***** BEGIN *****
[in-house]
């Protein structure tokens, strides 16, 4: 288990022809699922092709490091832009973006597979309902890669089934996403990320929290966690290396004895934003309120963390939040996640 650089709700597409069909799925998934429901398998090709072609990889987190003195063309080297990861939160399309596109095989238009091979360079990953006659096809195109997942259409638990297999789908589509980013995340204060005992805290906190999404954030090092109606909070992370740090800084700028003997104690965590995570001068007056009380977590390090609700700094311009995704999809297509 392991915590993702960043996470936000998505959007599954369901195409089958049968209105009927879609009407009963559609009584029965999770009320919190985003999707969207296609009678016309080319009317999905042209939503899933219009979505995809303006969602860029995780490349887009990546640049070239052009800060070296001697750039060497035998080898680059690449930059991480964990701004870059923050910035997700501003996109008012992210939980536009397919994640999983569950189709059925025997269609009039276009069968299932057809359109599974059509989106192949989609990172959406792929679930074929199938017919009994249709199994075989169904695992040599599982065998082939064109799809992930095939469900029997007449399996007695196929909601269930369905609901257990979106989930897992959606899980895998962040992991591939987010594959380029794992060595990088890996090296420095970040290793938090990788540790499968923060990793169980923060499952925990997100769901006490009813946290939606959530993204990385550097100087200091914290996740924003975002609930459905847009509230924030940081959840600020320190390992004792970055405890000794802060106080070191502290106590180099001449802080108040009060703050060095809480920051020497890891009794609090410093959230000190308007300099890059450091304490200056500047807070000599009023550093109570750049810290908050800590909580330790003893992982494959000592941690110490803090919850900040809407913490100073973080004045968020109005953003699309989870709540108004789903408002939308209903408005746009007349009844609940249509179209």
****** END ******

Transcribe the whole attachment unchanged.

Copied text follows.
[in-house]
């Protein structure tokens, strides 16, 4: 288990022809699922092709490091832009973006597979309902890669089934996403990320929290966690290396004895934003309120963390939040996640 650089709700597409069909799925998934429901398998090709072609990889987190003195063309080297990861939160399309596109095989238009091979360079990953006659096809195109997942259409638990297999789908589509980013995340204060005992805290906190999404954030090092109606909070992370740090800084700028003997104690965590995570001068007056009380977590390090609700700094311009995704999809297509 392991915590993702960043996470936000998505959007599954369901195409089958049968209105009927879609009407009963559609009584029965999770009320919190985003999707969207296609009678016309080319009317999905042209939503899933219009979505995809303006969602860029995780490349887009990546640049070239052009800060070296001697750039060497035998080898680059690449930059991480964990701004870059923050910035997700501003996109008012992210939980536009397919994640999983569950189709059925025997269609009039276009069968299932057809359109599974059509989106192949989609990172959406792929679930074929199938017919009994249709199994075989169904695992040599599982065998082939064109799809992930095939469900029997007449399996007695196929909601269930369905609901257990979106989930897992959606899980895998962040992991591939987010594959380029794992060595990088890996090296420095970040290793938090990788540790499968923060990793169980923060499952925990997100769901006490009813946290939606959530993204990385550097100087200091914290996740924003975002609930459905847009509230924030940081959840600020320190390992004792970055405890000794802060106080070191502290106590180099001449802080108040009060703050060095809480920051020497890891009794609090410093959230000190308007300099890059450091304490200056500047807070000599009023550093109570750049810290908050800590909580330790003893992982494959000592941690110490803090919850900040809407913490100073973080004045968020109005953003699309989870709540108004789903408002939308209903408005746009007349009844609940249509179209």